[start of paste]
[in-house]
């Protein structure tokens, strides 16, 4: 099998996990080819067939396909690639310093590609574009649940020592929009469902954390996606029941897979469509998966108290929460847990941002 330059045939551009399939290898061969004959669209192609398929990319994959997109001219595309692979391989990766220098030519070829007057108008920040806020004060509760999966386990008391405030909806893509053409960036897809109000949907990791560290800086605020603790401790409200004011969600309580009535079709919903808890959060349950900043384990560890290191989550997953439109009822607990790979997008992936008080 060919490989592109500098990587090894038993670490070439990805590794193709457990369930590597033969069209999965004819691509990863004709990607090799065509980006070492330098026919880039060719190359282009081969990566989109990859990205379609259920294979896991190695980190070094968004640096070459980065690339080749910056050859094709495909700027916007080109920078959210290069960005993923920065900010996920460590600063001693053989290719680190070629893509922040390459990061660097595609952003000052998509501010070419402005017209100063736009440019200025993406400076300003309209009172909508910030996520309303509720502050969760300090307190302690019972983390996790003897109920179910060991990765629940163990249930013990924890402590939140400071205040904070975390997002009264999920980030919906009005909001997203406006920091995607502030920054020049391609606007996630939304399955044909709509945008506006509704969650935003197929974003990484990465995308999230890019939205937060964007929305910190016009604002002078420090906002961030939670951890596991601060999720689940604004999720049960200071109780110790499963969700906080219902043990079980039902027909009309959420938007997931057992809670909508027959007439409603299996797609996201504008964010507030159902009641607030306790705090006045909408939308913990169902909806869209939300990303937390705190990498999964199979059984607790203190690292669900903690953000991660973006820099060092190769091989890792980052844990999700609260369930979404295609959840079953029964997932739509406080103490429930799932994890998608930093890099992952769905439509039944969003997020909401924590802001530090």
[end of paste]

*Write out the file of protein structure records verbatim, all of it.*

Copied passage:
[in-house]
């Protein structure tokens, strides 16, 4: 099998996990080819067939396909690639310093590609574009649940020592929009469902954390996606029941897979469509998966108290929460847990941002 330059045939551009399939290898061969004959669209192609398929990319994959997109001219595309692979391989990766220098030519070829007057108008920040806020004060509760999966386990008391405030909806893509053409960036897809109000949907990791560290800086605020603790401790409200004011969600309580009535079709919903808890959060349950900043384990560890290191989550997953439109009822607990790979997008992936008080 060919490989592109500098990587090894038993670490070439990805590794193709457990369930590597033969069209999965004819691509990863004709990607090799065509980006070492330098026919880039060719190359282009081969990566989109990859990205379609259920294979896991190695980190070094968004640096070459980065690339080749910056050859094709495909700027916007080109920078959210290069960005993923920065900010996920460590600063001693053989290719680190070629893509922040390459990061660097595609952003000052998509501010070419402005017209100063736009440019200025993406400076300003309209009172909508910030996520309303509720502050969760300090307190302690019972983390996790003897109920179910060991990765629940163990249930013990924890402590939140400071205040904070975390997002009264999920980030919906009005909001997203406006920091995607502030920054020049391609606007996630939304399955044909709509945008506006509704969650935003197929974003990484990465995308999230890019939205937060964007929305910190016009604002002078420090906002961030939670951890596991601060999720689940604004999720049960200071109780110790499963969700906080219902043990079980039902027909009309959420938007997931057992809670909508027959007439409603299996797609996201504008964010507030159902009641607030306790705090006045909408939308913990169902909806869209939300990303937390705190990498999964199979059984607790203190690292669900903690953000991660973006820099060092190769091989890792980052844990999700609260369930979404295609959840079953029964997932739509406080103490429930799932994890998608930093890099992952769905439509039944969003997020909401924590802001530090």